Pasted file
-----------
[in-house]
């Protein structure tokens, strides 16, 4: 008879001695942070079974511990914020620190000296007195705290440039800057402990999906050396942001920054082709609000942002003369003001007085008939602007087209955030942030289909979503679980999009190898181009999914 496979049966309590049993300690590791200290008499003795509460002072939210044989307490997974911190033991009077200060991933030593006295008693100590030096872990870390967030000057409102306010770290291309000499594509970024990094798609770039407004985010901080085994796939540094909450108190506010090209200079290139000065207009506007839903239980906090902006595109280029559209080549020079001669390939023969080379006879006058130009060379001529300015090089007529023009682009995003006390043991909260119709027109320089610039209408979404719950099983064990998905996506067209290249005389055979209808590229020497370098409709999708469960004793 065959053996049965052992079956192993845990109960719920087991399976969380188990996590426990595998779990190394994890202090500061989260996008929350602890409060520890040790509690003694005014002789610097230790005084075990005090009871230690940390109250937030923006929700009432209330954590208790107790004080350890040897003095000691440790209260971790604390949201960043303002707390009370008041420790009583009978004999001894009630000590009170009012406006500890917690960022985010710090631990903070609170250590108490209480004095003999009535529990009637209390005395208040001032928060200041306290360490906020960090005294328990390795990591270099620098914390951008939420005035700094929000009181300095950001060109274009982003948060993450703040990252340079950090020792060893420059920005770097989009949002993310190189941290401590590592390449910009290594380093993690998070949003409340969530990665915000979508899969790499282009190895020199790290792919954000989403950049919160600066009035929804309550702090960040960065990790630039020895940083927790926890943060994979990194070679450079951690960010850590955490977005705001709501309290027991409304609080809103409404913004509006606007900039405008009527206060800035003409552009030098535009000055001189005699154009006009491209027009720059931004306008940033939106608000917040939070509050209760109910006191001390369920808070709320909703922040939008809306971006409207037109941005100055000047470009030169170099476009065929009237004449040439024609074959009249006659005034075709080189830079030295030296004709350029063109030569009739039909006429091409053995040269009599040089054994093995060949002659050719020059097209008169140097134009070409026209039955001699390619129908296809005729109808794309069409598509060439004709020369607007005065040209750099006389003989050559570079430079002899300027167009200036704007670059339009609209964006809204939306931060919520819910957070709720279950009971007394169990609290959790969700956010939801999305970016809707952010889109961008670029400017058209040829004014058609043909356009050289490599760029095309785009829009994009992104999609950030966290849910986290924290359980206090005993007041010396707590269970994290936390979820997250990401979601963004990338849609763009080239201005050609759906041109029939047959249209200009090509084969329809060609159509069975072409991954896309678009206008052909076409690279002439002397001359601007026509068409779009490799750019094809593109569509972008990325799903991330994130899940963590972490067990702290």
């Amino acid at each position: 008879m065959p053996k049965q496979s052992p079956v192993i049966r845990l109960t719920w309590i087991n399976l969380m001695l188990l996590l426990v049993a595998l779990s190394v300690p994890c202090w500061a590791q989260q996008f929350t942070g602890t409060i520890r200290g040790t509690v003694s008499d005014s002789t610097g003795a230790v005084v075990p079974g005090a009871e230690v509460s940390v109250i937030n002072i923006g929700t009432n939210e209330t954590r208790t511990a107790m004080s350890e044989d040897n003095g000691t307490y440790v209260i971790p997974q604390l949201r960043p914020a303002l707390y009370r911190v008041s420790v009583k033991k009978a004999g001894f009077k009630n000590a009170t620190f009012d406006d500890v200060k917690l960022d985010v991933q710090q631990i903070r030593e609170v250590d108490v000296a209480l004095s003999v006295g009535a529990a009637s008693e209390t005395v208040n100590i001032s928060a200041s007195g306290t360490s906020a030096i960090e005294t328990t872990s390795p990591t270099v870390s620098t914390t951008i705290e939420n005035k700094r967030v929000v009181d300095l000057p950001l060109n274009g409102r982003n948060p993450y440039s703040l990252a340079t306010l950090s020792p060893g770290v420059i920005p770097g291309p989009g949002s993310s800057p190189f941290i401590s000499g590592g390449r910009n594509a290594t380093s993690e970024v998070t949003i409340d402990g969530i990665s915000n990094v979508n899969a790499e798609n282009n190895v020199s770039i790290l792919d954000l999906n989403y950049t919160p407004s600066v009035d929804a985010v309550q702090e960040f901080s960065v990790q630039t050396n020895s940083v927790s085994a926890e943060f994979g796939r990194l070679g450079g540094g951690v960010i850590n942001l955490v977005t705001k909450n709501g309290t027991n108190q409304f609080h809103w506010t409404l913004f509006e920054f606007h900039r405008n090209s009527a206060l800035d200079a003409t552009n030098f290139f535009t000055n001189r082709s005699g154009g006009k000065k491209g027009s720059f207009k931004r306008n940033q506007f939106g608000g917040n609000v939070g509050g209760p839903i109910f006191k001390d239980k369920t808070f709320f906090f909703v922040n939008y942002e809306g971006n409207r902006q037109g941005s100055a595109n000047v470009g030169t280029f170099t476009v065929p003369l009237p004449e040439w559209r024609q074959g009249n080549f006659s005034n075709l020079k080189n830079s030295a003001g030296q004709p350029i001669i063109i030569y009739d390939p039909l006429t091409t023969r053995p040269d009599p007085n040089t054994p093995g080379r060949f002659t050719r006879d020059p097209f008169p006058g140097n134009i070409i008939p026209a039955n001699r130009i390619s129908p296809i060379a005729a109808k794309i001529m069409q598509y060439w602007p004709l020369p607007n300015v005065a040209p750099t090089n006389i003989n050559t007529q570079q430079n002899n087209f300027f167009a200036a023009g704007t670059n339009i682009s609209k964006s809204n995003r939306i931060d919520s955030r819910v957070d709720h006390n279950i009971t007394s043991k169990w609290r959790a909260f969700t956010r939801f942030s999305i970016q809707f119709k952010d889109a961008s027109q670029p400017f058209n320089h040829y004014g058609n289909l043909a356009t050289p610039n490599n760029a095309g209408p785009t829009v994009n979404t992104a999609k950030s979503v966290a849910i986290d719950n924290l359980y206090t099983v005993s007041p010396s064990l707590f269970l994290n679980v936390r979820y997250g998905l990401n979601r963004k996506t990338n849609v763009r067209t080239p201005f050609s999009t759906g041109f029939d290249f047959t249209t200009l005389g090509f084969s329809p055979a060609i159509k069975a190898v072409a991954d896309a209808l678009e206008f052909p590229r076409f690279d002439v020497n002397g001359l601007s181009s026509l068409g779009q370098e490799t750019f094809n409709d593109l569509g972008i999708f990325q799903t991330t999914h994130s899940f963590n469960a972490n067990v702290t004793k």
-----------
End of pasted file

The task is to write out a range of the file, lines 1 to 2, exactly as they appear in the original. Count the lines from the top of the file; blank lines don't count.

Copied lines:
[in-house]
């Protein structure tokens, strides 16, 4: 008879001695942070079974511990914020620190000296007195705290440039800057402990999906050396942001920054082709609000942002003369003001007085008939602007087209955030942030289909979503679980999009190898181009999914 496979049966309590049993300690590791200290008499003795509460002072939210044989307490997974911190033991009077200060991933030593006295008693100590030096872990870390967030000057409102306010770290291309000499594509970024990094798609770039407004985010901080085994796939540094909450108190506010090209200079290139000065207009506007839903239980906090902006595109280029559209080549020079001669390939023969080379006879006058130009060379001529300015090089007529023009682009995003006390043991909260119709027109320089610039209408979404719950099983064990998905996506067209290249005389055979209808590229020497370098409709999708469960004793 065959053996049965052992079956192993845990109960719920087991399976969380188990996590426990595998779990190394994890202090500061989260996008929350602890409060520890040790509690003694005014002789610097230790005084075990005090009871230690940390109250937030923006929700009432209330954590208790107790004080350890040897003095000691440790209260971790604390949201960043303002707390009370008041420790009583009978004999001894009630000590009170009012406006500890917690960022985010710090631990903070609170250590108490209480004095003999009535529990009637209390005395208040001032928060200041306290360490906020960090005294328990390795990591270099620098914390951008939420005035700094929000009181300095950001060109274009982003948060993450703040990252340079950090020792060893420059920005770097989009949002993310190189941290401590590592390449910009290594380093993690998070949003409340969530990665915000979508899969790499282009190895020199790290792919954000989403950049919160600066009035929804309550702090960040960065990790630039020895940083927790926890943060994979990194070679450079951690960010850590955490977005705001709501309290027991409304609080809103409404913004509006606007900039405008009527206060800035003409552009030098535009000055001189005699154009006009491209027009720059931004306008940033939106608000917040939070509050209760109910006191001390369920808070709320909703922040939008809306971006409207037109941005100055000047470009030169170099476009065929009237004449040439024609074959009249006659005034075709080189830079030295030296004709350029063109030569009739039909006429091409053995040269009599040089054994093995060949002659050719020059097209008169140097134009070409026209039955001699390619129908296809005729109808794309069409598509060439004709020369607007005065040209750099006389003989050559570079430079002899300027167009200036704007670059339009609209964006809204939306931060919520819910957070709720279950009971007394169990609290959790969700956010939801999305970016809707952010889109961008670029400017058209040829004014058609043909356009050289490599760029095309785009829009994009992104999609950030966290849910986290924290359980206090005993007041010396707590269970994290936390979820997250990401979601963004990338849609763009080239201005050609759906041109029939047959249209200009090509084969329809060609159509069975072409991954896309678009206008052909076409690279002439002397001359601007026509068409779009490799750019094809593109569509972008990325799903991330994130899940963590972490067990702290």